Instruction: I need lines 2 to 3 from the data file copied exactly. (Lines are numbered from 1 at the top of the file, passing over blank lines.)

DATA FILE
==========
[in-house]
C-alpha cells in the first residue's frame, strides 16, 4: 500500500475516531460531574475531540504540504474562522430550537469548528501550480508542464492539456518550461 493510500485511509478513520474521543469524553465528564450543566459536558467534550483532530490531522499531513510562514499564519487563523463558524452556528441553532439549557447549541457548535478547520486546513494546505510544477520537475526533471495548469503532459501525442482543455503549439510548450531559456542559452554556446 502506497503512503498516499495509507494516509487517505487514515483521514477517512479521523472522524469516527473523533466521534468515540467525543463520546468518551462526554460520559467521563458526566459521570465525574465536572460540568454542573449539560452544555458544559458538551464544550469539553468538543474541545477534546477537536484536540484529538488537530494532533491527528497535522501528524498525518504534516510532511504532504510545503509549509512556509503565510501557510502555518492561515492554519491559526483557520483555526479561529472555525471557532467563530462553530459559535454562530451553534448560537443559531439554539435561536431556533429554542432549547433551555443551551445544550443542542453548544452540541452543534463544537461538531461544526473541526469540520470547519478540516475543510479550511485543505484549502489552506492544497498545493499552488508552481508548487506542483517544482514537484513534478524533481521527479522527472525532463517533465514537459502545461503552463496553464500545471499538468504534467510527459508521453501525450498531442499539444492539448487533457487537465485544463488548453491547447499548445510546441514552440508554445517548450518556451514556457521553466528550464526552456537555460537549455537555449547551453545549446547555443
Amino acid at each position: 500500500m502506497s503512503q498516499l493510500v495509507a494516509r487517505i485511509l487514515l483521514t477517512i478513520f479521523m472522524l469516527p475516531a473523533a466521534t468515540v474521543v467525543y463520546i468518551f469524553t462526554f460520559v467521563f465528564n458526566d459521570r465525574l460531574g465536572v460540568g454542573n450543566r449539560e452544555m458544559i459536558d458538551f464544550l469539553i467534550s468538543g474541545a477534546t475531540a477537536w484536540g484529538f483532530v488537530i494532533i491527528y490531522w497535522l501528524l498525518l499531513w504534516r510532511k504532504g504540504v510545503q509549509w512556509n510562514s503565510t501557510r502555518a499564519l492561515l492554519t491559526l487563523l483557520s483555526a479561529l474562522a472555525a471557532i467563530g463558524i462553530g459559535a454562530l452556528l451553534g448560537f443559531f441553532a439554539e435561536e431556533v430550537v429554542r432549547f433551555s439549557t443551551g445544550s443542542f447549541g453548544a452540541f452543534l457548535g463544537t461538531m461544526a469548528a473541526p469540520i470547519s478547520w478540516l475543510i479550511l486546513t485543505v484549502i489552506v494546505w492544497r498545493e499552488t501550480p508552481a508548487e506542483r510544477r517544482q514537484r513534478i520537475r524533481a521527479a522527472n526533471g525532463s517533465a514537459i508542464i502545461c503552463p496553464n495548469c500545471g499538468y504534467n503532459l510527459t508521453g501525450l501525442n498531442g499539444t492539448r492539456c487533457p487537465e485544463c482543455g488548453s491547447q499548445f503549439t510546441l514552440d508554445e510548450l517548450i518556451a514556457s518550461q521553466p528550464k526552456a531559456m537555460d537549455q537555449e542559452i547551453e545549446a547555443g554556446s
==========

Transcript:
C-alpha cells in the first residue's frame, strides 16, 4: 500500500475516531460531574475531540504540504474562522430550537469548528501550480508542464492539456518550461 493510500485511509478513520474521543469524553465528564450543566459536558467534550483532530490531522499531513510562514499564519487563523463558524452556528441553532439549557447549541457548535478547520486546513494546505510544477520537475526533471495548469503532459501525442482543455503549439510548450531559456542559452554556446 502506497503512503498516499495509507494516509487517505487514515483521514477517512479521523472522524469516527473523533466521534468515540467525543463520546468518551462526554460520559467521563458526566459521570465525574465536572460540568454542573449539560452544555458544559458538551464544550469539553468538543474541545477534546477537536484536540484529538488537530494532533491527528497535522501528524498525518504534516510532511504532504510545503509549509512556509503565510501557510502555518492561515492554519491559526483557520483555526479561529472555525471557532467563530462553530459559535454562530451553534448560537443559531439554539435561536431556533429554542432549547433551555443551551445544550443542542453548544452540541452543534463544537461538531461544526473541526469540520470547519478540516475543510479550511485543505484549502489552506492544497498545493499552488508552481508548487506542483517544482514537484513534478524533481521527479522527472525532463517533465514537459502545461503552463496553464500545471499538468504534467510527459508521453501525450498531442499539444492539448487533457487537465485544463488548453491547447499548445510546441514552440508554445517548450518556451514556457521553466528550464526552456537555460537549455537555449547551453545549446547555443
Amino acid at each position: 500500500m502506497s503512503q498516499l493510500v495509507a494516509r487517505i485511509l487514515l483521514t477517512i478513520f479521523m472522524l469516527p475516531a473523533a466521534t468515540v474521543v467525543y463520546i468518551f469524553t462526554f460520559v467521563f465528564n458526566d459521570r465525574l460531574g465536572v460540568g454542573n450543566r449539560e452544555m458544559i459536558d458538551f464544550l469539553i467534550s468538543g474541545a477534546t475531540a477537536w484536540g484529538f483532530v488537530i494532533i491527528y490531522w497535522l501528524l498525518l499531513w504534516r510532511k504532504g504540504v510545503q509549509w512556509n510562514s503565510t501557510r502555518a499564519l492561515l492554519t491559526l487563523l483557520s483555526a479561529l474562522a472555525a471557532i467563530g463558524i462553530g459559535a454562530l452556528l451553534g448560537f443559531f441553532a439554539e435561536e431556533v430550537v429554542r432549547f433551555s439549557t443551551g445544550s443542542f447549541g453548544a452540541f452543534l457548535g463544537t461538531m461544526a469548528a473541526p469540520i470547519s478547520w478540516l475543510i479550511l486546513t485543505v484549502i489552506v494546505w492544497r498545493e499552488t501550480p508552481a508548487e506542483r510544477r517544482q514537484r513534478i520537475r524533481a521527479a522527472n526533471g525532463s517533465a514537459i508542464i502545461c503552463p496553464n495548469c500545471g499538468y504534467n503532459l510527459t508521453g501525450l501525442n498531442g499539444t492539448r492539456c487533457p487537465e485544463c482543455g488548453s491547447q499548445f503549439t510546441l514552440d508554445e510548450l517548450i518556451a514556457s518550461q521553466p528550464k526552456a531559456m537555460d537549455q537555449e542559452i547551453e545549446a547555443g554556446s